For many a year, Dungeons & Dragons has used a three core book system – Player’s Handbook, Dungeon Master’s Guide, and Monster Manual. And it’s always been in that order – PHB primary, DMG secondary, Monster Manual tertiary – in sense of importance, and often in order of release (I fondly remember going to three different 3E launch parties for the successive books). The latest edition of the game (formerly known as Next, officially just D&D, often referred to as 5E) messes with that hierarchy, with the Monster Manual arriving second (back in September) and the Dungeon Master’s Guide arriving third.
The fifth edition DMG is a full-color, 320-page hardcover. The Dungeon Master’s Guide is organized into three sections, based on three core DM tasks – creating worlds, creating adventures, and running the game. Two notable subcategories in there include some rules options and the all-important magic item list.
To address the DM’s role as Master of Worlds, there are sections on building your own world and on the multiverse. The world-building section, spanning about 35 pages, provides advice not only on building the world itself (gods, maps, settlements, languages, organizations, and magic), but also on how to generate the overall plot of a campaign that will be set in that world. Additional content covers different play styles (hack and slash, immersive storytelling, and the default of somewhere in between), how play varies over different character levels (local heroes, heroes of the realm, masters of the realm, masters of the world – the first two, covering levels 1-10, being in this writer’s humble opinion, the core of D&D play), and different flavors of fantasy and how they interact with D&D (the default heroic fantasy, sword & sorcery as seen in Dark Sun, epic fantasy as seen in Dragonlance, mythic fantasy, dark fantasy as seen in Ravenloft, intrigue, mystery, swashbuckling, war, and wuxia).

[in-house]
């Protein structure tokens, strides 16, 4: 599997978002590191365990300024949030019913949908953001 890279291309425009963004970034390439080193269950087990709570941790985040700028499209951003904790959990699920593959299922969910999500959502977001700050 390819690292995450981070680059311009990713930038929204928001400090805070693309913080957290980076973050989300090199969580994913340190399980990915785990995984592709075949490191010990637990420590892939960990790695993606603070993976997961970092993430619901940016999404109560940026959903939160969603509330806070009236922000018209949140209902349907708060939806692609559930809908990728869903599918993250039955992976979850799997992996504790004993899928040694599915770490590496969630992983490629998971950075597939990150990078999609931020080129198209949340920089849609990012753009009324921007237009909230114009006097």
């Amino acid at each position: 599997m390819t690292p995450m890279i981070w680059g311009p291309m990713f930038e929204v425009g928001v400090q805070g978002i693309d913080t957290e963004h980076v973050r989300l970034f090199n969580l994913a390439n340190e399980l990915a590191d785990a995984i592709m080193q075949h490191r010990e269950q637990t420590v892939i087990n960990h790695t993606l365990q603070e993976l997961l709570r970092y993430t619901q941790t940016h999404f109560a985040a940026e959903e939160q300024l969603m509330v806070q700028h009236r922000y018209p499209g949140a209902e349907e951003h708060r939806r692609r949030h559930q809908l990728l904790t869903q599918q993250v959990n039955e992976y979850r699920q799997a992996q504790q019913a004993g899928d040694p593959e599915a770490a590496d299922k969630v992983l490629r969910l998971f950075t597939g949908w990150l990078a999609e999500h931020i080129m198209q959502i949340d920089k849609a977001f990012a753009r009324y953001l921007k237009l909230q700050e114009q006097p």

The section on the multiverse (covering about 25 pages) presents several different ways a DM might organize the planes in his or her campaign (if they enter into the campaign at all), how player characters can access and travel between the planes, and also presents the default D&D view of how the multiverse is organized. Using this Great Wheel framework, the DMG provides basic rules for the astral plane, ethereal plane, the feywild, the shadowfell, the four elemental planes, and the 16 outer planes (Mount Celestia, Bytopia, Elysium, the Beastlands, Arborea, Ysgard, Limbo, Pandemonium, the Abyss, Carceri, Hades, Gehenna, the Nine Hells, Acheron, Mechanus, Arcadia). The outer plane descriptions are of necessity very brief (except the Abyss and the Nine Hells, the core Chaotic Evil and Lawful Evil planes), but they present enough information to get an idea of the plane and include one mechanical effect of being on the plane. And, just because I anxiously await the return of Planescape, the folks at WotC again wet my appetite by referencing Sigil.